Asparagus 4.0-6.0
Cucumbers, dill pickles 3.2-3.7
Olives, green 3.6-3.8
Onions 5.3-5.6
Potatoes 5.4-5.9
Rhubarb 3.1-3.4
Sauerkraut 3.3-3.6
Tomatoes 4.3-4.9
Acidophilus 4.0
Butter cream [92] 4.0-4.6
Buttermilk 4.5
Cheese 4.1-6.6
Kefir: fresh > 72 hours [132] 6.7 > 3.8
Milk 6.4-6.8
Sour cream [133] 4.5
Sour milk [122] 4.7-5.7
Whey drink, acid [93] 4.0-5.0
Yogurt [111] 4.5-4.7
Chili sauce, acidified 2.8-3.7
Ketchup 3.9
Mayonnaise 4.2-4.5
Mustard 3.5-6.0
Soy sauce 4.4-5.4
Vinegar 2.0-3.4
Bread 5.0-6.2
Fish 5.0-7.0
Honey 3.7-4.2
Jams, jellies, marmalades 2.9-4.5
Yeast 3.0-3.5

Chart sources: [85,86,87,88,89,122,129]

Hyperchlorhydria Symptoms

Symptoms of increased gastric acid secretion in individuals with Zollinger-Ellison syndrome can include abdominal pain, heartburn, diarrhea, steatorrhea (fats in stool due to fat malabsorption), weight loss and rectal bleeding [114].


  • Diarrhea [70,115]
  • Hyperchlorhydria due to Helicobacter pylori infection or other causes is associated with duodenal ulcer [65,67,116,117] and esophageal ulcer [117]. Individuals with gastric hyperacidity can have refractory peptic ulcers, gastric or duodenal ulcers that do not heal after 8 weeks of standard treatment [118,119].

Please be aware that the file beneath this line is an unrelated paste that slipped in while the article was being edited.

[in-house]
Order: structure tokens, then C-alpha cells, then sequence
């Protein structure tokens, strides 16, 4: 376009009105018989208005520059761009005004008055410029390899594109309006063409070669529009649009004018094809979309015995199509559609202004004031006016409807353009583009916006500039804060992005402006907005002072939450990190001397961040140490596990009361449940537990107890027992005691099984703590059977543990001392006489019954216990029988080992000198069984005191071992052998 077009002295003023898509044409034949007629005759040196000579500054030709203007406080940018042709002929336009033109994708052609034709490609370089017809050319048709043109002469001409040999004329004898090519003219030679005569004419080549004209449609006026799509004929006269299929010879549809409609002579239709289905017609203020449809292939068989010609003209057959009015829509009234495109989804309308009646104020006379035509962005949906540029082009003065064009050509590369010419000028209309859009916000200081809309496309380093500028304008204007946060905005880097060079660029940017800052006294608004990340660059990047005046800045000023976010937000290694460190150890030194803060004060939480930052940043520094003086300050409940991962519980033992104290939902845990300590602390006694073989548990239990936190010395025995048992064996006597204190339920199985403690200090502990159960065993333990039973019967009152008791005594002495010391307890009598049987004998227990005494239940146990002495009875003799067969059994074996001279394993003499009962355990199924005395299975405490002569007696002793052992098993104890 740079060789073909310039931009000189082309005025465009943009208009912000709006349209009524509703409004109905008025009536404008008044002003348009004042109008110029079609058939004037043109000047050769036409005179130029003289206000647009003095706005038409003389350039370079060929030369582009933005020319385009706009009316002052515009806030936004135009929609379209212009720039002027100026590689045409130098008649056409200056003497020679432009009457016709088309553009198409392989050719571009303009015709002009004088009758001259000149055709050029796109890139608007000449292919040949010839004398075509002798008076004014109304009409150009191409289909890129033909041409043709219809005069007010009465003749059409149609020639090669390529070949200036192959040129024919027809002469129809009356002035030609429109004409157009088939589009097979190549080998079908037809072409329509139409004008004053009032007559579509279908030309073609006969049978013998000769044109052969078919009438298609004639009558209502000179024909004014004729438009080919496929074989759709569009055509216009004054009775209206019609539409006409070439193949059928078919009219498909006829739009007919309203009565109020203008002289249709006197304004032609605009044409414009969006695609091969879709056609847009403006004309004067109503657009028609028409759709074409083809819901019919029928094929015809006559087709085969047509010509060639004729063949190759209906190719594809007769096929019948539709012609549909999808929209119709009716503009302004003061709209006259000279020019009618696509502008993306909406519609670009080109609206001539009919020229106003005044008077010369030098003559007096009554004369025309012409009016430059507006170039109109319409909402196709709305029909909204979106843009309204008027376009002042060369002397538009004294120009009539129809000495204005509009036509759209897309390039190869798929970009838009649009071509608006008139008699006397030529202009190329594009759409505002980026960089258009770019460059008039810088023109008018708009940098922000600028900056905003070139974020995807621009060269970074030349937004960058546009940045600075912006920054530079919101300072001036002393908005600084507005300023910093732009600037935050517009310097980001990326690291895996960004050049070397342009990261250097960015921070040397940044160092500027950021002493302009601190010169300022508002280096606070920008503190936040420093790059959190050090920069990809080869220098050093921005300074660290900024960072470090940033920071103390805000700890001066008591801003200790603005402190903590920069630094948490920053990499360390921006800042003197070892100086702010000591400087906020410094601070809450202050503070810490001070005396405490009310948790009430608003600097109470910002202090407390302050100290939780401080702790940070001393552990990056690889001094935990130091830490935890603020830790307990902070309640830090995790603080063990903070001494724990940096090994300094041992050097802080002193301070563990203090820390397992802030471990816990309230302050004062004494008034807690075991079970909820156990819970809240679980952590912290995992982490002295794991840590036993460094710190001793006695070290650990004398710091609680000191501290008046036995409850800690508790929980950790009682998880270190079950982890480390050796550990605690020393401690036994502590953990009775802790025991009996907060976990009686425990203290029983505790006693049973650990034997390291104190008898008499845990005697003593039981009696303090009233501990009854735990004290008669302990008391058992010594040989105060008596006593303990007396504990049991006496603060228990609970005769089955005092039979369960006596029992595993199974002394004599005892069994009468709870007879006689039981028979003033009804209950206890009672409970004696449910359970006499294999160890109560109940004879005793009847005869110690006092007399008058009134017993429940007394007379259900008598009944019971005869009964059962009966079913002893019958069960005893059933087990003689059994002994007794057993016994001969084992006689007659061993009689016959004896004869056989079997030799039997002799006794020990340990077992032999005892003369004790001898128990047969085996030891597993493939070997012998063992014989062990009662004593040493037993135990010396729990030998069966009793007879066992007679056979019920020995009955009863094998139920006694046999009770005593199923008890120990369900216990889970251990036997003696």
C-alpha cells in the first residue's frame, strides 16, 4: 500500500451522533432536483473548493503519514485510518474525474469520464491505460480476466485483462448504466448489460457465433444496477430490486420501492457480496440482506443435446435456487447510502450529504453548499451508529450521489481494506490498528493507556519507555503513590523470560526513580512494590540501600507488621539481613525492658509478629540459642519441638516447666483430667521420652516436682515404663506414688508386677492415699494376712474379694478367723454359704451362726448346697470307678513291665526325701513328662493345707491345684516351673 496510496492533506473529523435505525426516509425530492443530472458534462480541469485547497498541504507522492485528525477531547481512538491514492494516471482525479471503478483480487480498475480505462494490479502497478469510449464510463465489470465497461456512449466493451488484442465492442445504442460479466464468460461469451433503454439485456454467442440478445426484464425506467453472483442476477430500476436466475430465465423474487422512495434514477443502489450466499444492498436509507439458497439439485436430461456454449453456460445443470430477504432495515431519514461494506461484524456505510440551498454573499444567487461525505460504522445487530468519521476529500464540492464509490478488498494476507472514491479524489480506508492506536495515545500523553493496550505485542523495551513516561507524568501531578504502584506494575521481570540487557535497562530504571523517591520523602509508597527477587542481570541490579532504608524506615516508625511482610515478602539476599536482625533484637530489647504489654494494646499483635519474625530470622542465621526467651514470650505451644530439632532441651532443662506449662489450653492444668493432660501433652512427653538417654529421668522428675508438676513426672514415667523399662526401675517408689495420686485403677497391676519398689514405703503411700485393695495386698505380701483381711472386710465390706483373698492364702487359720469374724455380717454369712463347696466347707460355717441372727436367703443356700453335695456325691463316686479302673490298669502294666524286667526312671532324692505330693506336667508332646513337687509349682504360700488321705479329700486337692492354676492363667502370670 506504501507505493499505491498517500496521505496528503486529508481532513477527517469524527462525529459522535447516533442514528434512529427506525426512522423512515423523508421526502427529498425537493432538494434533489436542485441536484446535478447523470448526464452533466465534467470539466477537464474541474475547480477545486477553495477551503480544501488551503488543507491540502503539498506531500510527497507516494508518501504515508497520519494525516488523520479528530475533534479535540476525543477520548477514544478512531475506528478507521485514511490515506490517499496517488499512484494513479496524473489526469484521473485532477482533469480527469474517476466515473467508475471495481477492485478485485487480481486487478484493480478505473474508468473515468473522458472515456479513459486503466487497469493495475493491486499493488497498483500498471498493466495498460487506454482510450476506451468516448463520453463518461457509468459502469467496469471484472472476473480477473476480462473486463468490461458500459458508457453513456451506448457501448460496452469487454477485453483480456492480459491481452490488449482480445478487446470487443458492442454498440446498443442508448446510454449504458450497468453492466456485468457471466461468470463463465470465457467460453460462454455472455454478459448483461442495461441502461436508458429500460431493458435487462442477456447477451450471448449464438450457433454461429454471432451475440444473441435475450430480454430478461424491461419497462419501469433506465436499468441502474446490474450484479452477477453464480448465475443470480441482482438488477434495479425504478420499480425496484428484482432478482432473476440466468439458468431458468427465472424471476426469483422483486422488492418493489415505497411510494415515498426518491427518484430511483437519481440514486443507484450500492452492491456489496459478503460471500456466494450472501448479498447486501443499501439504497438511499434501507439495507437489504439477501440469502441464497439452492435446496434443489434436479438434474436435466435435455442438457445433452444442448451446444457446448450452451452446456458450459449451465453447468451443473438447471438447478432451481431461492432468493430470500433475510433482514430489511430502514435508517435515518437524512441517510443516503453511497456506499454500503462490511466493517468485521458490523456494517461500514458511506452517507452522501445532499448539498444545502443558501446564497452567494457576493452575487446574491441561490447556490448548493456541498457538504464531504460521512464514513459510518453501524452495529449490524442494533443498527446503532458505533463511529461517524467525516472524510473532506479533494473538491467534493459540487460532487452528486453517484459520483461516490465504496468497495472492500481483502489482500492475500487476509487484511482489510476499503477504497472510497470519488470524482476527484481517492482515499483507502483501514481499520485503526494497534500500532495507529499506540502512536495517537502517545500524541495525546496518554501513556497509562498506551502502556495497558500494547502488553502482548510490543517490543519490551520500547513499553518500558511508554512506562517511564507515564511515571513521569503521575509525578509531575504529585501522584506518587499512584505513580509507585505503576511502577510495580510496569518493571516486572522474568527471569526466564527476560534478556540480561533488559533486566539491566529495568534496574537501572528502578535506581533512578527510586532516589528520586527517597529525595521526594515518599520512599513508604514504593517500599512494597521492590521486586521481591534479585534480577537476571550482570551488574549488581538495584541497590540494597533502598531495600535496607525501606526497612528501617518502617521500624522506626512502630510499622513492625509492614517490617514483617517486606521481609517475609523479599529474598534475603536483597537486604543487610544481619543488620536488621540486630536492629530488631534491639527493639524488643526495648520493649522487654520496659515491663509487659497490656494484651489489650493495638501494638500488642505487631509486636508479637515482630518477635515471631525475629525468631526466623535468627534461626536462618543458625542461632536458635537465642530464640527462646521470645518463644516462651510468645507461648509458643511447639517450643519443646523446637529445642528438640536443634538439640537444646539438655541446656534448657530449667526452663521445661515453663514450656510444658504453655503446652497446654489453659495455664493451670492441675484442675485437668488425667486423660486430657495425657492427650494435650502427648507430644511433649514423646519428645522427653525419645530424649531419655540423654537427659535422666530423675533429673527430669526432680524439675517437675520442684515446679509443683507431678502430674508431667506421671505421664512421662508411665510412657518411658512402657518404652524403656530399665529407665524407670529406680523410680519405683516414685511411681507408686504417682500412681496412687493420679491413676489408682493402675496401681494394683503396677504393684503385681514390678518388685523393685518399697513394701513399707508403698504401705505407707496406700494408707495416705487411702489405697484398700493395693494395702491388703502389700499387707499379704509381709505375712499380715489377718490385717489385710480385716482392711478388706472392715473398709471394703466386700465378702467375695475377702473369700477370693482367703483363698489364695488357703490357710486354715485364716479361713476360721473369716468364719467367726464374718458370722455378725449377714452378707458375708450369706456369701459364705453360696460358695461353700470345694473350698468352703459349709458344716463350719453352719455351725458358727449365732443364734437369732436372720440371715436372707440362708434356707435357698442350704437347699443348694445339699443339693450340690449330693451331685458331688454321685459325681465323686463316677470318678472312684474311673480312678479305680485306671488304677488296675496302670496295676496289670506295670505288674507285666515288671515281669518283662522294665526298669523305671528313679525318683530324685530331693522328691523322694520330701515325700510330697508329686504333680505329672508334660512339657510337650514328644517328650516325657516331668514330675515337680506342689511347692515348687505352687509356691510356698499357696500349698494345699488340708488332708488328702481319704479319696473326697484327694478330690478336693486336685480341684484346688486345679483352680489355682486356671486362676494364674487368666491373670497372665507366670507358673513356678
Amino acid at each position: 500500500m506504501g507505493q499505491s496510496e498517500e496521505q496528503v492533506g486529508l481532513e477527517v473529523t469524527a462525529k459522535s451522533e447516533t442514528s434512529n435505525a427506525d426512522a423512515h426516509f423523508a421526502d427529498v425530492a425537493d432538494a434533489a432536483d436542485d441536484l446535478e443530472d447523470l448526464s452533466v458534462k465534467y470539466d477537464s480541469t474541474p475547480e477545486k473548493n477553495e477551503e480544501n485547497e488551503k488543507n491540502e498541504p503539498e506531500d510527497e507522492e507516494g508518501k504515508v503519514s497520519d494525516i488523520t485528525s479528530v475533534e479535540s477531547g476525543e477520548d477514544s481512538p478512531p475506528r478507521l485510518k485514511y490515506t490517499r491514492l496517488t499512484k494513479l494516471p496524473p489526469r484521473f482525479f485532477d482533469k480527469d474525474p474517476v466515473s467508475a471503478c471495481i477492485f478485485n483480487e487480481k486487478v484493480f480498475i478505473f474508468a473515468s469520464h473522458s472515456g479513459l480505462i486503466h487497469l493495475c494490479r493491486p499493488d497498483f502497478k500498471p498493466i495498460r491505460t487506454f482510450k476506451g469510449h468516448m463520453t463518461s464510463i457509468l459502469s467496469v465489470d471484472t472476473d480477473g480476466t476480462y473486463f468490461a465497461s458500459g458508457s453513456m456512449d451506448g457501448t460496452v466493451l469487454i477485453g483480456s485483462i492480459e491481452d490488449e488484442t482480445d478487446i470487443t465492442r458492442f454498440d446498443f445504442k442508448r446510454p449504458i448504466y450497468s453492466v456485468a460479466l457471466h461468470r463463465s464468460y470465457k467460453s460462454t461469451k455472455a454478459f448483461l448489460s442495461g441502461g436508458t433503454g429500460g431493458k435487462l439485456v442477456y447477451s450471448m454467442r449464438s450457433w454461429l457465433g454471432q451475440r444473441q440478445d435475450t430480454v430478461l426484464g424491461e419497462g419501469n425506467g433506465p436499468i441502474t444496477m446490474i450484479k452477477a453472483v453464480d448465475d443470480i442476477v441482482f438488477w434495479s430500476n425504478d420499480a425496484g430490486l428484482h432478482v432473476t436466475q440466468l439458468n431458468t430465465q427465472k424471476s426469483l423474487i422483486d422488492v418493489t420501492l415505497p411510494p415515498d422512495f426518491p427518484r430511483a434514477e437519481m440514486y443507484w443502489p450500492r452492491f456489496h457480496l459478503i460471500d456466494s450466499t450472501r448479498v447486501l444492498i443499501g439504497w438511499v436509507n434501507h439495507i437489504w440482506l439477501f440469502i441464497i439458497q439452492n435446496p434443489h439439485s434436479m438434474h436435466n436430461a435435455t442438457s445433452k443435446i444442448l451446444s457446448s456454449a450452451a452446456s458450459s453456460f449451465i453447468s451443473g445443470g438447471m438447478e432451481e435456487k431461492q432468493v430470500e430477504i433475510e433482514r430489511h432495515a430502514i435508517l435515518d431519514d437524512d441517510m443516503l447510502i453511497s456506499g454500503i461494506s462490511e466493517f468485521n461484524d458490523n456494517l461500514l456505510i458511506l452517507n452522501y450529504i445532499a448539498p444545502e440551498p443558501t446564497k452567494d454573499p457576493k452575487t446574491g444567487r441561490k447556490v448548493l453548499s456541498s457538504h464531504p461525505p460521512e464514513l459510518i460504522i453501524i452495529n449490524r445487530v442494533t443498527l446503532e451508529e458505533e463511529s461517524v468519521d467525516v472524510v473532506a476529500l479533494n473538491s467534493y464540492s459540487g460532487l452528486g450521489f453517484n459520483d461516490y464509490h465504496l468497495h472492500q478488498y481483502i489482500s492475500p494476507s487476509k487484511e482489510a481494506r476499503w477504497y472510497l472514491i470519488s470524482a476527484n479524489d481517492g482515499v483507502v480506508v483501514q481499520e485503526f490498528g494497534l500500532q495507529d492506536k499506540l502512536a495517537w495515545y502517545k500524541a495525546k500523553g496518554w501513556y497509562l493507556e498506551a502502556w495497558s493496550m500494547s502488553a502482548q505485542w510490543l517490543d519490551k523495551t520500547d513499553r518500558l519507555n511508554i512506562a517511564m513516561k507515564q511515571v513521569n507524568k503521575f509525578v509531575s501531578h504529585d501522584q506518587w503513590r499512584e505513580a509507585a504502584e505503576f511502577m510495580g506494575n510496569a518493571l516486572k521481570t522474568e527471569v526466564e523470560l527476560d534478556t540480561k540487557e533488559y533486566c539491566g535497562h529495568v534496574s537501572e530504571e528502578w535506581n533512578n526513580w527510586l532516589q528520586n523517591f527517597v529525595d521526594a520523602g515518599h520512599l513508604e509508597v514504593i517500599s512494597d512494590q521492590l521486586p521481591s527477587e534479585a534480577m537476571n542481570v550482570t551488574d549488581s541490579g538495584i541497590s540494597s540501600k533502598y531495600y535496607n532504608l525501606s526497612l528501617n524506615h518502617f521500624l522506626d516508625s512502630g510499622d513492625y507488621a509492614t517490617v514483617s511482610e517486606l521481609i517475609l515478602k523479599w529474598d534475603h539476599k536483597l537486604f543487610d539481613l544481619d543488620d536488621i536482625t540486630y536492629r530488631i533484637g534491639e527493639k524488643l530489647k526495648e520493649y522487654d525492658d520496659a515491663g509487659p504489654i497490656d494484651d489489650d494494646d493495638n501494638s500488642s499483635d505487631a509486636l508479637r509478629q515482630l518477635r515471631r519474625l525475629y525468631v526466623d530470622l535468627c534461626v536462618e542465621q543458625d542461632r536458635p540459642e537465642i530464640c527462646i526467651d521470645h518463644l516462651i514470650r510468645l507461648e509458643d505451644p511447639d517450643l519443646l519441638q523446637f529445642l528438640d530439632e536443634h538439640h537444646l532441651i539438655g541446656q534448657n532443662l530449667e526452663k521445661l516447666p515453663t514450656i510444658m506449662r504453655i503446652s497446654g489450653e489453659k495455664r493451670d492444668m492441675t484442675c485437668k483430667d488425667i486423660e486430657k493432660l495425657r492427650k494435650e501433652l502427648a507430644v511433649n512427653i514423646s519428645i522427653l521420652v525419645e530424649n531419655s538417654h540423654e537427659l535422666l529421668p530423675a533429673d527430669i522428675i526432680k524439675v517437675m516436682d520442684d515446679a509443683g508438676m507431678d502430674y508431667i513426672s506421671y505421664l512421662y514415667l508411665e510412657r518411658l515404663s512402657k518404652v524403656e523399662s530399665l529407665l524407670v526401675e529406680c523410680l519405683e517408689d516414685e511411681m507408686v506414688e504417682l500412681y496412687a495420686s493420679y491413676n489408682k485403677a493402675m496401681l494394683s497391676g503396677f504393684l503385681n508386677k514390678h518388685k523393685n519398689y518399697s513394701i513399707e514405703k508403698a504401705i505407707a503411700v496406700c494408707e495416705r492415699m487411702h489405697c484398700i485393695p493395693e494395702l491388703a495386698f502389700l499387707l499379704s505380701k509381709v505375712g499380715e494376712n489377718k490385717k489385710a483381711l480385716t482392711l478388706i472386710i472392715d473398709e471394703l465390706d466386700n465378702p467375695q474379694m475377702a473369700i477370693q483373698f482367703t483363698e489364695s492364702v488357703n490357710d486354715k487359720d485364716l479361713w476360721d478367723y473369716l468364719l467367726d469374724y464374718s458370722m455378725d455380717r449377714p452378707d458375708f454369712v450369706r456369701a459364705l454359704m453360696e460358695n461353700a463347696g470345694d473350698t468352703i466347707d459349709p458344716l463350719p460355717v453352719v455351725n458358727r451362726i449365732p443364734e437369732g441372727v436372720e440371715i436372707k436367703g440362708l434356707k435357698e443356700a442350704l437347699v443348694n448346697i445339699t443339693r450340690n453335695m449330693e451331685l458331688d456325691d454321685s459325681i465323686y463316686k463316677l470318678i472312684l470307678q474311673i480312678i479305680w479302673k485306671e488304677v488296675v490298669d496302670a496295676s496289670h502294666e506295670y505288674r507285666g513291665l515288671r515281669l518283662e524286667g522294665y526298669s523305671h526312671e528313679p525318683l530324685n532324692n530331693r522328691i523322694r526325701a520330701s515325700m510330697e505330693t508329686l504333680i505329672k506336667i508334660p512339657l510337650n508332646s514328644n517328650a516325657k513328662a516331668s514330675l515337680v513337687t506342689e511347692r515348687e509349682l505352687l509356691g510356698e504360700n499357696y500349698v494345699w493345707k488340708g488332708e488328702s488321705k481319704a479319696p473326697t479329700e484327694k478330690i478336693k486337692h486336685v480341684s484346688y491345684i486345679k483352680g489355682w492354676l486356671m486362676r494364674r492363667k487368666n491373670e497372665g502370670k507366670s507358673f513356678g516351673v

• Gastric hyperacidity may increase the risk of gastro-esophageal reflux disease (GERD) [70,120,121].
  • Vitamin B12 deficiency [70]
  • Iron deficiency [70]
  • In individuals with cystic fibrosis [123,124] or gastrinoma (Zollinger-Ellison syndrome) [125], excessive amount of acid produced in the stomach enters the duodenum and may deactivate pancreatic lipase (the enzyme that breaks down fats) and bile acids, which may result in impaired fat digestion and steatorrhea (fatty diarrhea).

Hyperchlorhydria Treatment

  • Proton pump inhibitors (omeprazole)
  • H2 blockers (ranitidine)
  • Antacids (calcium carbonate or citrate, aluminum hydroxide)
  • Ginger extract [31,126]
  • Momordica dioica Roxb. fruit [127]
  • Capsaicin (an active ingredient in red pepper) [37,38]